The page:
Exporting to PDF is another option. Whether the given CAD software facilitates it or not, it can be done albeit circuitously with Adobe Acrobat Pro or a free program like Cute PDF. In the print dialog, the pattern maker would select the appropriate PDF making program to print to which then opens another dialog box to save the file. Of course beforehand, they have to set that “printer” up with the right page size. More on that is here. I suppose that if you were a whiz with Illustrator, you could make minimal changes to the pattern within that program but I strongly discourage that unless you’re a pro at pattern making too.
Returning to whether you should have patterns made by CAD or hand, it’s important to take stock in how you intend to use the patterns. If you are hiring a sewing contractor who wants markers made, you need markers printed (see links at close). If you’re doing small runs in house and making your own markers, hand patterns might be the better option. There is very detailed information on how to make your own markers on pages 114-120 of The Entrepreneur’s Guide.
Many DEs haven’t approached a contractor yet because they’re still in the exploratory phase and doing much of the design iteration and sampling themselves. In this case, I don’t know which is the better option although I’m weighing in on the side of hard patterns. The reason being, if one is still in the R&D cycle, you probably don’t have a plotter to print soft patterns and taping innumerable sheets of paper together is annoying and inaccurate. Having hard patterns lets you trace as needed to cut styles or even make new patterns. If you don’t have much industrial experience, hopefully the hard patterns would be marked with standard labeling conventions that would help you model and refine the pattern work you do for yourself.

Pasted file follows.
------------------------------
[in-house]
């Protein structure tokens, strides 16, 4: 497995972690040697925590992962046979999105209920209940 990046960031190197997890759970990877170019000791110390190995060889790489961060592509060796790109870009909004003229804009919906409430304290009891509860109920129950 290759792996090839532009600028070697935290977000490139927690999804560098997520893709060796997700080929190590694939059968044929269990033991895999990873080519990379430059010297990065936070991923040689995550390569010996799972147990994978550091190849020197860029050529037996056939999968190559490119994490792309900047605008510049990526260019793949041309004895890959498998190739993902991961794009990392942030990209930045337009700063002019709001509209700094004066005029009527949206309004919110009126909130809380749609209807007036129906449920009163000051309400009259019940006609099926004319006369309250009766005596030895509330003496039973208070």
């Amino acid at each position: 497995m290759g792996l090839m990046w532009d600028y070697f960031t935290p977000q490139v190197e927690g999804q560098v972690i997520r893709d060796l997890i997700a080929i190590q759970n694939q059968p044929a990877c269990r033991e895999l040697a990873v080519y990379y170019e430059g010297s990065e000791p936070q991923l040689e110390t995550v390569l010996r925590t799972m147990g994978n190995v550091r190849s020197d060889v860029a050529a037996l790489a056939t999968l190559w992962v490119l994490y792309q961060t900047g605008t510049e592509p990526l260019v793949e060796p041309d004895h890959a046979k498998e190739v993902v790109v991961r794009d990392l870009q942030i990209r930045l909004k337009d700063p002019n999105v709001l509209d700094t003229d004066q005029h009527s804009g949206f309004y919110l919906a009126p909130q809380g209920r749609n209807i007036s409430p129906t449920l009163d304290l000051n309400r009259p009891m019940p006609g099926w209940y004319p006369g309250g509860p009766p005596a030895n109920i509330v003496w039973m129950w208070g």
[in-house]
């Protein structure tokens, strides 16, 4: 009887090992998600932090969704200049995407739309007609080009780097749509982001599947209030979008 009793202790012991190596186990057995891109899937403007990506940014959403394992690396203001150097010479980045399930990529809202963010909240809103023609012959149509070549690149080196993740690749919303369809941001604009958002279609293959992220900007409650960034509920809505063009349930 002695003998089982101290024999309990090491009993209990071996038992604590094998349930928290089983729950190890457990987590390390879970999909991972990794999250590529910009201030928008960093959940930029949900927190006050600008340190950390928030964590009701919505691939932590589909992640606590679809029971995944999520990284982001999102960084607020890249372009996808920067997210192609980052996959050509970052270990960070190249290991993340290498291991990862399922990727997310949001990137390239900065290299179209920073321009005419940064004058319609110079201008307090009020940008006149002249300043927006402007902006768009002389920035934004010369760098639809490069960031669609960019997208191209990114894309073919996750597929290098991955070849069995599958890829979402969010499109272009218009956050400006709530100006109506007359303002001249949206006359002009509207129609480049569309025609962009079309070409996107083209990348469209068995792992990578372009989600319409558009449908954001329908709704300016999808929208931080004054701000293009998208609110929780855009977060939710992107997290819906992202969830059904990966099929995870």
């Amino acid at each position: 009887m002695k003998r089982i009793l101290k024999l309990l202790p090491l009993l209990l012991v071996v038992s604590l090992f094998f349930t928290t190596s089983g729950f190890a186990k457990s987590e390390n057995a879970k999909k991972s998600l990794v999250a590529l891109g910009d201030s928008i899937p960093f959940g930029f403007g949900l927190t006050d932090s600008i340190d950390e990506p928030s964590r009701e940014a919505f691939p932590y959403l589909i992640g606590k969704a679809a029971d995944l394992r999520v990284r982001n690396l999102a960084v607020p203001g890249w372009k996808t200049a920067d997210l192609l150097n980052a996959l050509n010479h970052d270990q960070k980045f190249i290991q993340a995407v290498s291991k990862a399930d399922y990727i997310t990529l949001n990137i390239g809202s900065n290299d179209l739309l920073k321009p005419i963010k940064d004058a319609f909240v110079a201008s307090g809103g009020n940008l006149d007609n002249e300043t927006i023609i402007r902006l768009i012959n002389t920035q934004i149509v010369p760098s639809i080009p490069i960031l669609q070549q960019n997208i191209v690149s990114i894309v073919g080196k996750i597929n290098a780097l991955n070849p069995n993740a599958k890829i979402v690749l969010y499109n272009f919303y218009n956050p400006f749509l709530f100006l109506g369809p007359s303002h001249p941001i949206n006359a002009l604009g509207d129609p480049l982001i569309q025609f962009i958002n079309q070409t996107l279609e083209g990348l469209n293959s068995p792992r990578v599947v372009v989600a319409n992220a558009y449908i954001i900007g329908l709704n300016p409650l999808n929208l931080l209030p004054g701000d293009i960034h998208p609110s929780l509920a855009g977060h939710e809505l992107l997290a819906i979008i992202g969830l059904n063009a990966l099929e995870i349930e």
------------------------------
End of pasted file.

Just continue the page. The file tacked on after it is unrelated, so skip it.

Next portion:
Once you’ve completed your prototypes and have nailed down your final collection, you might revisit the digital versus paper patterns decision. [But again, if you’ll be doing your own production, you might want to make your own markers and not need the CAD option.] Don’t feel you must go digital to be taken seriously. No one is going to laugh if you only have hard paper patterns. The truth is, only 15% of manufacturers even have a CAD system and of those that do, 85% only use the CAD system for grading and marking -not pattern making per se.
Either way, you don’t want to overlook CAD as a grading solution but again, the output is variable so it’s not an inflexible situation. You can have the layout set up to facilitate the making of hard pattern sets or as markers. One further alternative is to have hard patterns cut by computer but those cutters aren’t as common as plotters. I only know of two providers that have those. I wish I had one.